Guest post by Kristen Wells; Image Credit: Unsplash

Having a strong sweet tooth is not a good thing. Our previous post on Sugar Addiction and What It Does to You explains the reasons too much sugar is bad for you, and number 1 is: It is the real culprit behind serious cardiovascular conditions, like heart attacks and strokes. Too much sugar also results in insulin resistance and diabetes, is a chief contributor to obesity, and is even linked to cancer.

Hypoglycemia Inhibits Fitness

Avoiding those potentially fatal health conditions is why you must start cutting down on your sugar intake. On top of that, there is another compelling reason to do so: Cutting down on sugar has fitness benefits. Most notably, it will help you work out more, and for longer periods with sustained intensity. That’s because less sugar means fewer “crashes” — described by Men’s Journal as that sluggish feeling caused by hypoglycemia, which typically happens when your body rids the bloodstream of sugar. In addition, keeping your sugar levels down helps your orexin cells (those that regulate appetite and wakefulness) stay active, in turn keeping you awake, jumpstarting your metabolism, and helping you function optimally all throughout the day.

Tellingly, lowering your sugar intake can prevent sugar from undermining your workouts. Citing several studies, The New York Times reports that high sugar levels lower endurance, which can compromise your ability to work out with the necessary intensity to maximize every training session. There is even an added complication: High sugar levels will potentially make it more difficult for you to enhance your aerobic fitness. That’s because sugar activates proteins in the muscles that can slow down or inhibit improvements in cardiovascular fitness and endurance.

In short, cutting down on sugar will help you make the most out of your fitness journey. Unfortunately, it can be difficult to do, more so if you have gotten used to consuming sugary treats. Work routines, especially for those working from home, can also complicate matters, as bad lifestyle and eating habits may have already been formed. Challenging as it is, cutting down on sugar is not an impossible task. These three pointers can help:

1. Eat breakfast. There is a reason breakfast is the most important meal of the day: Your metabolic rate is highest at this time of day, and eating a good first meal keeps the hunger pangs away. These hunger pangs, incidentally, make you more likely to binge on sweets, as they are the fastest way to get energy. So, eat breakfast every day, put hunger pangs at bay, and you will be less likely to reach for sugary treats. (One possible exception to this is if you are following an intermittent fasting plan.)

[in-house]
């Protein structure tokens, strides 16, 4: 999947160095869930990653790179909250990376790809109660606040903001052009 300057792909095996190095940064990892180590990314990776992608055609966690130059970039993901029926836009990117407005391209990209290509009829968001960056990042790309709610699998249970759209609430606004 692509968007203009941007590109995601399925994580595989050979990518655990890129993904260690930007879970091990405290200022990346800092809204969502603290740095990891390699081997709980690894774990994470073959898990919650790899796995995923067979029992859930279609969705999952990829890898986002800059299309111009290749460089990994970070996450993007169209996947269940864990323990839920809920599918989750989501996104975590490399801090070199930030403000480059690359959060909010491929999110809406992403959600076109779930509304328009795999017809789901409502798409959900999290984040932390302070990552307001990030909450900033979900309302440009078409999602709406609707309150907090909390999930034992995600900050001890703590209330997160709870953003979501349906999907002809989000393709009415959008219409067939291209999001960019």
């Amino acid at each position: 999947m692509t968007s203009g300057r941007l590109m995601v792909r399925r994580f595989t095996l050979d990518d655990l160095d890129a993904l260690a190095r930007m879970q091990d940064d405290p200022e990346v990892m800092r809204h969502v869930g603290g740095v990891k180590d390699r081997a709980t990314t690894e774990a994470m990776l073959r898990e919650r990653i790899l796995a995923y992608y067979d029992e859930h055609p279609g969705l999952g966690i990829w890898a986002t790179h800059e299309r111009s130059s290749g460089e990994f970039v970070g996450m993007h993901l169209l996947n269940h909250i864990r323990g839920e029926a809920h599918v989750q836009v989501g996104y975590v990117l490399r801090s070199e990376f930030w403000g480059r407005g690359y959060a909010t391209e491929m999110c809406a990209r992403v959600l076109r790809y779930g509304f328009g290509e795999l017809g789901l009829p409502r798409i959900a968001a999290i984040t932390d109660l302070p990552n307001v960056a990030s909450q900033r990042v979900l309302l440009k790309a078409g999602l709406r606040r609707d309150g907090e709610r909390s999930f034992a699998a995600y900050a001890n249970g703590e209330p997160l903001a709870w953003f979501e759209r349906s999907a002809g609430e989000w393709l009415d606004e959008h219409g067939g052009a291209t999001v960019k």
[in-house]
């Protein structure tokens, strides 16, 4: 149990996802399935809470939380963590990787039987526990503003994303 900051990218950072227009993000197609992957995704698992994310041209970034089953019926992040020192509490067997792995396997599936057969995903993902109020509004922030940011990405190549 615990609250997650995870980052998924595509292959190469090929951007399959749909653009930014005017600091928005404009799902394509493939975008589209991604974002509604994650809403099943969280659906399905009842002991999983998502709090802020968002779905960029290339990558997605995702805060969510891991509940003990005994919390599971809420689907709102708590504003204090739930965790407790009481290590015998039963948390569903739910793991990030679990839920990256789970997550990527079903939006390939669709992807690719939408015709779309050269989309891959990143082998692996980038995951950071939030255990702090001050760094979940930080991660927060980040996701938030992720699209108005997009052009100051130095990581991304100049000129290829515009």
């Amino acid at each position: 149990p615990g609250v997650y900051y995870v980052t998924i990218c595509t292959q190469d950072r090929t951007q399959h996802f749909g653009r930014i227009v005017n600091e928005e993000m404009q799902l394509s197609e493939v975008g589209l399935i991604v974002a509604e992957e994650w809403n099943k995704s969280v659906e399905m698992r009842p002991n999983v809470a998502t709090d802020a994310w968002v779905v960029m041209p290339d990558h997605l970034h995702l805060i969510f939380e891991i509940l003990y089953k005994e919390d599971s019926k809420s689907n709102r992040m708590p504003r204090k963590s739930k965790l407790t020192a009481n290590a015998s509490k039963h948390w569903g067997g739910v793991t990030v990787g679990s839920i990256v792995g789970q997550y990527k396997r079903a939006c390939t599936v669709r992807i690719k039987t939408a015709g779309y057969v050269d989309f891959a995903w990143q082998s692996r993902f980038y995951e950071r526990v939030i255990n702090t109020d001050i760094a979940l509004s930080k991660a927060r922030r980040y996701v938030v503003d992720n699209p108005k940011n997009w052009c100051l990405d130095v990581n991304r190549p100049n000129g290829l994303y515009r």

2. Don’t eat at your workstation. Whether working at the office or from home, you will always be tempted to eat snacks. Doing so, unfortunately, is counterintuitive, with Pain Free Working detailing how eating on your desk can have you neglecting regular meals in favor of junk food and other unhealthy treats. The solution is to skip snacking on your desk, and resolve not only to eat at the right time of day, but also to eat healthy — preferably home-cooked meals with servings of fruits and vegetables. (If you struggle with hypoglycemia and feel you have to snack to stave off these symptoms, make sure your snacks are whole food based only, and always combine protein with carbs in order to stabilize blood sugar.) 

3. Go for waterA Very Well Fit guide to cutting down on sugar points out how much of the sugar you consume comes from the beverages you drink. In fact, even “diet” soda is sugary, as are any other sweetened drinks. So, rather than drink them, opt for more water instead. If you find it extremely difficult, wean yourself out gradually by using chemical sweeteners at first. Over time, you will get used to drinks without sugar.

To be clear, we are recommending that you cut down on processed or added sugars primarily. Some natural sugars (found in whole foods, including fruits and some vegetables), can be helpful in moderation, as they are the most accessible energy resource.